Artist Penelope Gottlieb works in vibrant colors and on large canvases, some as large as 16 feet wide. But as the name of her exhibition, Against Forgetting, at the Chicago Botanic Garden reveals, visitors need to take a close, reflective look. Her paintings address real challenges—extinction, invasive species, and vanishing plants—within the plant world.

A montage of the Extinct Botanicals prints draws visitors in to the exhibition.

A montage of the Extinct Botanicals prints draws visitors in to the exhibition.

“I am not a scientist, I am not a botanist, and I’m not attempting to be a naturalist. These are my fantasies of plants, an artist’s interpretation of nature,” said Gottlieb from her studio in Santa Barbara. “My goal is to paint plants that are disappearing and those that have been confirmed as extinct. I didn’t just want to paint pretty pictures. I wanted to find something that I felt was important.”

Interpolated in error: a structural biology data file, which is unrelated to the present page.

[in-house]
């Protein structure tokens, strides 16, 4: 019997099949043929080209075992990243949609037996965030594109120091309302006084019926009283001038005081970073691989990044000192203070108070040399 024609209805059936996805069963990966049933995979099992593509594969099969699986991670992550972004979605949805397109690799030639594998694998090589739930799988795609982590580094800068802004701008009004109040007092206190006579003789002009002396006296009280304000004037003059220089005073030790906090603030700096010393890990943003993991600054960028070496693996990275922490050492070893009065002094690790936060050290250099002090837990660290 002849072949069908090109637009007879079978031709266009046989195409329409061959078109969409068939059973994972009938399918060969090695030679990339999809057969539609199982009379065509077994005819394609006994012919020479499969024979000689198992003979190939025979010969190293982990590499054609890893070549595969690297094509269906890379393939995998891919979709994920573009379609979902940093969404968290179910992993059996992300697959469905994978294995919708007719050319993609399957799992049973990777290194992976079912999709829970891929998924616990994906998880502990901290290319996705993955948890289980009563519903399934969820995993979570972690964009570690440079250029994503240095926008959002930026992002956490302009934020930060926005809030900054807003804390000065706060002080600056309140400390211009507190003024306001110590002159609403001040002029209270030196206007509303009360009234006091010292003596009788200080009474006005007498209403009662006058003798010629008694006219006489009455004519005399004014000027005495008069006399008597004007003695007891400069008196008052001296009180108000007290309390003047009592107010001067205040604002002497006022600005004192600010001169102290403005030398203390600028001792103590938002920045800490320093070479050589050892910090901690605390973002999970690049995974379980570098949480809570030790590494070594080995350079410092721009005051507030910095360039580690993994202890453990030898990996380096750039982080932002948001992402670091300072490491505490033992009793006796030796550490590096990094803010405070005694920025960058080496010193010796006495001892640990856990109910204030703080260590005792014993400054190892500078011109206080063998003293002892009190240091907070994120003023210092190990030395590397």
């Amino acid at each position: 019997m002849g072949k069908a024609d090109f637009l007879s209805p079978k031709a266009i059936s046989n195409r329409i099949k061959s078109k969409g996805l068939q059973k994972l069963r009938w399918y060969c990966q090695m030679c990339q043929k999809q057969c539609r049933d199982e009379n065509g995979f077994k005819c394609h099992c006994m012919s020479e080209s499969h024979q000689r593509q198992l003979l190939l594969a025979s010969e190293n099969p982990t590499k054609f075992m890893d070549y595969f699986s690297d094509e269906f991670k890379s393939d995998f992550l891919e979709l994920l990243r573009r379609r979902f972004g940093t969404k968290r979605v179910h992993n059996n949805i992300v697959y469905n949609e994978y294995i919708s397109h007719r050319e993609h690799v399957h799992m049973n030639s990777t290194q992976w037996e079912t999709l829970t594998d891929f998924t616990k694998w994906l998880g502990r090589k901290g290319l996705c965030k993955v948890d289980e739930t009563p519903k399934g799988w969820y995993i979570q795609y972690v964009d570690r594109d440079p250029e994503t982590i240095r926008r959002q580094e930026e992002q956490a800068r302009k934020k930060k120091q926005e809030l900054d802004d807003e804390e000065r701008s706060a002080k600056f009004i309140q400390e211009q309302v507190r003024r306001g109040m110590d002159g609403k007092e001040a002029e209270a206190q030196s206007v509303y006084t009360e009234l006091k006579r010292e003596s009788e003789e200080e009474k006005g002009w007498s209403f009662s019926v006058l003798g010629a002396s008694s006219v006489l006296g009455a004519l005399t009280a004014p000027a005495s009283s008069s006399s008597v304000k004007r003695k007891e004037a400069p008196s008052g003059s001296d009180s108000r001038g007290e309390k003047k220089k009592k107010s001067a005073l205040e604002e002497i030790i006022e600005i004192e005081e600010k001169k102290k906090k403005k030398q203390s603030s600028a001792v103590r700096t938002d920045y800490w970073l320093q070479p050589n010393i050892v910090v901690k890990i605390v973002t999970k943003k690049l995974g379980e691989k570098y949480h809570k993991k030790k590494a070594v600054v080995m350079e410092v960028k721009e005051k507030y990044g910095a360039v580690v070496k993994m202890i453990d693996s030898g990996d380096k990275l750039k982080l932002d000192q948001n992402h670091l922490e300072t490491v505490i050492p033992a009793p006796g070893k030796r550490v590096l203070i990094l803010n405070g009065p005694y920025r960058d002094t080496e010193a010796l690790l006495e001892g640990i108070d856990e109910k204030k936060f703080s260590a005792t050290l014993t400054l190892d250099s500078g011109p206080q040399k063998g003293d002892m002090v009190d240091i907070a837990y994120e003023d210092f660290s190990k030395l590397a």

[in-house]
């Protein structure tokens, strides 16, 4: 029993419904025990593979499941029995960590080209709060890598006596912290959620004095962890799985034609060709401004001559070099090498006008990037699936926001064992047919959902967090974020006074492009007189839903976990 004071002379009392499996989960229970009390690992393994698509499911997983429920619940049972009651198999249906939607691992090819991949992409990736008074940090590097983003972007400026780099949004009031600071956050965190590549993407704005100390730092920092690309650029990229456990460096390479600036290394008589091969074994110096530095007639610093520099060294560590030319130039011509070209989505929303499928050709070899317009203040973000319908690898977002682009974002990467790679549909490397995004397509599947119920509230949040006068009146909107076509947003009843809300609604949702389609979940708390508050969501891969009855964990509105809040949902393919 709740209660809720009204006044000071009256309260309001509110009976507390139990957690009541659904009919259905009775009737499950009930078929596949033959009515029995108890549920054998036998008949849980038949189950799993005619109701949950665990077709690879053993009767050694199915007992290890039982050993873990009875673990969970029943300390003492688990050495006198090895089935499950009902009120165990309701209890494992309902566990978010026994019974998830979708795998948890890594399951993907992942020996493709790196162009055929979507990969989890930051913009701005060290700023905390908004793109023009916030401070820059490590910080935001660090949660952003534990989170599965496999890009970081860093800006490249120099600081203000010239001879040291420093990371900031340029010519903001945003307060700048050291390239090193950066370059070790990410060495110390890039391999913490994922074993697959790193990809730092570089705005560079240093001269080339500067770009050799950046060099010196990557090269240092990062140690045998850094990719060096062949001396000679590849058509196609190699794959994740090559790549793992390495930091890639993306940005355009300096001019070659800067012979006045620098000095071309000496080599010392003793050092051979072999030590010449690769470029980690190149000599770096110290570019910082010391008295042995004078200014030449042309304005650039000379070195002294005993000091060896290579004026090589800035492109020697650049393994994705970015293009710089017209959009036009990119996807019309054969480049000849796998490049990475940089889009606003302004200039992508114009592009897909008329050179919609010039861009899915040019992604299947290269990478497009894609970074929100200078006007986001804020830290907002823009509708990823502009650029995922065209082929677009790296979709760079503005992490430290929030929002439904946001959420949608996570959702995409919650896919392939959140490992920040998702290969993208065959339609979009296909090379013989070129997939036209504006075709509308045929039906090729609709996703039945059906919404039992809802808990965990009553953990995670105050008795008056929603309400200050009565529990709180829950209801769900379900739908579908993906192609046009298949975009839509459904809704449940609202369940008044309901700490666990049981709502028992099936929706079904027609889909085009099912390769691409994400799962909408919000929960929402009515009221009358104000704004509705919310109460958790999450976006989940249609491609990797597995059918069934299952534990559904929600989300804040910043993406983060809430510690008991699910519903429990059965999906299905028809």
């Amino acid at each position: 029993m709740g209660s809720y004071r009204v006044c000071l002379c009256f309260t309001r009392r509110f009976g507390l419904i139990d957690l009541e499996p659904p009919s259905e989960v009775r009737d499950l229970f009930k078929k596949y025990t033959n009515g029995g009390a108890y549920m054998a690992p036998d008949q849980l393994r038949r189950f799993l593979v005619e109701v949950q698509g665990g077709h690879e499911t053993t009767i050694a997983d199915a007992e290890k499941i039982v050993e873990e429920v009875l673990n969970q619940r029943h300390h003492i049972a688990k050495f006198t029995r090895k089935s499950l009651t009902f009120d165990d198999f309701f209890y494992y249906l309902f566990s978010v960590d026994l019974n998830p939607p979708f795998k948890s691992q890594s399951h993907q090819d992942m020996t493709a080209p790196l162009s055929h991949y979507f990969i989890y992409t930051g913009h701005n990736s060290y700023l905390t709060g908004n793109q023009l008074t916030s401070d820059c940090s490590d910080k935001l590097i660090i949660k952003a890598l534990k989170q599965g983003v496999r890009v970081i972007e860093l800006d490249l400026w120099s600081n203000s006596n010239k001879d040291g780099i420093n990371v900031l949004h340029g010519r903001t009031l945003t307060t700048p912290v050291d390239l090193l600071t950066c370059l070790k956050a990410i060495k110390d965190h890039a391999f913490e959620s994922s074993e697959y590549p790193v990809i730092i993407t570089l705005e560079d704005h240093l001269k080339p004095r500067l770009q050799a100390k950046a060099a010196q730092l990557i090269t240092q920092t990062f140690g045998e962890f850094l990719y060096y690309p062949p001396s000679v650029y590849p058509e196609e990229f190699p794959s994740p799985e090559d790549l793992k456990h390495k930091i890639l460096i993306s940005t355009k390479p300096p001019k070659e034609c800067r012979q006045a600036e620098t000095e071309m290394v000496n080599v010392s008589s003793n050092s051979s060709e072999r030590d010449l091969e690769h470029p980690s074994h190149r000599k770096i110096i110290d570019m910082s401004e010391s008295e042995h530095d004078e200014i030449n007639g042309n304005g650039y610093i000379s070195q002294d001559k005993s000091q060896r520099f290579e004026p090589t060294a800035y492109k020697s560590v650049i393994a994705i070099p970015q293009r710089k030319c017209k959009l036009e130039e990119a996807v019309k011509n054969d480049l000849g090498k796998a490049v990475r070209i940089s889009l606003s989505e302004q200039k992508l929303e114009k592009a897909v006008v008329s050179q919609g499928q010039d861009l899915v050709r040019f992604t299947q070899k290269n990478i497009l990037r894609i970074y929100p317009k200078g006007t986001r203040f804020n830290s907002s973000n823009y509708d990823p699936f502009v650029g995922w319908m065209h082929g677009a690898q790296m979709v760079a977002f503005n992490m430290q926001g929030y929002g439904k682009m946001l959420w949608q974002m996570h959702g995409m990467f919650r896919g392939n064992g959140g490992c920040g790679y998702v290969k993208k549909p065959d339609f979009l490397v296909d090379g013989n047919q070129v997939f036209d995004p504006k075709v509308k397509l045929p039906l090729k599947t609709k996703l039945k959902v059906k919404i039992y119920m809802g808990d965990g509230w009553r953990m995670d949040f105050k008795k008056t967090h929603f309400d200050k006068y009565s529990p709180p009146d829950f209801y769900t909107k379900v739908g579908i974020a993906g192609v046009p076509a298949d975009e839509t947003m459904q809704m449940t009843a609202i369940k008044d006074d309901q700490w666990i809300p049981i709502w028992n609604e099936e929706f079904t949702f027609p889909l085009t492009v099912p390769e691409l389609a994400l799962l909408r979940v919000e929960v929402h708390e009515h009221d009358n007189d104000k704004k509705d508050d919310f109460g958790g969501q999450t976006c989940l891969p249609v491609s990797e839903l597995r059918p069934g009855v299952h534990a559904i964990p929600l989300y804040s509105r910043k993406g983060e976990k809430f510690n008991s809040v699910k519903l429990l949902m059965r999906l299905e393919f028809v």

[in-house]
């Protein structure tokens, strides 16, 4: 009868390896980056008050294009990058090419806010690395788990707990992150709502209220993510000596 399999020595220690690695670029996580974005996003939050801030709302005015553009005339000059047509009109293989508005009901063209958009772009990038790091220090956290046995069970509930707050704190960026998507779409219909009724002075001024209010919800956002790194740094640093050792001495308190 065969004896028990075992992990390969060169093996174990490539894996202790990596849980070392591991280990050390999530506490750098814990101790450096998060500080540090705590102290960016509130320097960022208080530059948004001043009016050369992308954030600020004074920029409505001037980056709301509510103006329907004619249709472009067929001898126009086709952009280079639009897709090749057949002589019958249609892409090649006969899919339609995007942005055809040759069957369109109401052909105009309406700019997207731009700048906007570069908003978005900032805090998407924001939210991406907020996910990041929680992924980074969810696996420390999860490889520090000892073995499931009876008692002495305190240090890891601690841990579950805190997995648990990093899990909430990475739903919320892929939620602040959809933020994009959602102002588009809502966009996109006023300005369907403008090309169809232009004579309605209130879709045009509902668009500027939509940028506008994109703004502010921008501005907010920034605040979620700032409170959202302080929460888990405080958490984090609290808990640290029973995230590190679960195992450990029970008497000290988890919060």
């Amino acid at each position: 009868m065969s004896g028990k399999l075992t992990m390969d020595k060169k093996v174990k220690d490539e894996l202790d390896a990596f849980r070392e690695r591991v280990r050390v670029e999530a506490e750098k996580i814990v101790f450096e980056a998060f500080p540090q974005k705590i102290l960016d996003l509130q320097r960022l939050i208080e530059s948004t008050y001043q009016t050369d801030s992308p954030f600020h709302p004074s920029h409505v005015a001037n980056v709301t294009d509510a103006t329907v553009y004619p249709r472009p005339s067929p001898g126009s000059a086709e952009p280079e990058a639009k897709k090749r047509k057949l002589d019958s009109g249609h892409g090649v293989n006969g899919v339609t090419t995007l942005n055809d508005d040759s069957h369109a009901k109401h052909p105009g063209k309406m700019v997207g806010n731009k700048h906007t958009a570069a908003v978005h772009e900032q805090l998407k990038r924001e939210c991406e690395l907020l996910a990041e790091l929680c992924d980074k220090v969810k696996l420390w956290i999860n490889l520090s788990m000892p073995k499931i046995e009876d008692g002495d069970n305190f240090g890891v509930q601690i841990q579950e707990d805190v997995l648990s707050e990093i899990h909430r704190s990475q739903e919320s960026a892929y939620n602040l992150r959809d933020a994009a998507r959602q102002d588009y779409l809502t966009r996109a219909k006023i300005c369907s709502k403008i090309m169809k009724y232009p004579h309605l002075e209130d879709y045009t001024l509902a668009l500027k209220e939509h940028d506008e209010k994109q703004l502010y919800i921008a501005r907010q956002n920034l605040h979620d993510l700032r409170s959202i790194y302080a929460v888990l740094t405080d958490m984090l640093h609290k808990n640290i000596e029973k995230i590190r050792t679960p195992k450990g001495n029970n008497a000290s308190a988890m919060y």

Her interpretation of Viola cryana will be there, a plant last seen in France 90 years ago. So will Thismia americana, which hasn’t been seen for more than a century since it was found in a wet prairie along South Torrence Avenue in Chicago.

Against Forgetting, a collection of about 30 works by Gottlieb, will be on display through August 12 in Joutras Gallery. 

Gabriel Hutchison, the Garden’s exhibitions and programs production manager, recalled how Gottlieb’s art stood out from a stack of exhibition submissions. “Bold colors and very frantic movement within the paintings really kept my attention and I found myself looking at the paintings longer than I would most printed pieces,” he said. “If someone is doing atypical botanical illustrations, they’re either going to go kind of abstract or cartooning. But this isn’t the case with Penelope’s work. There’s a lot of combining colors to create this very expressive palette.”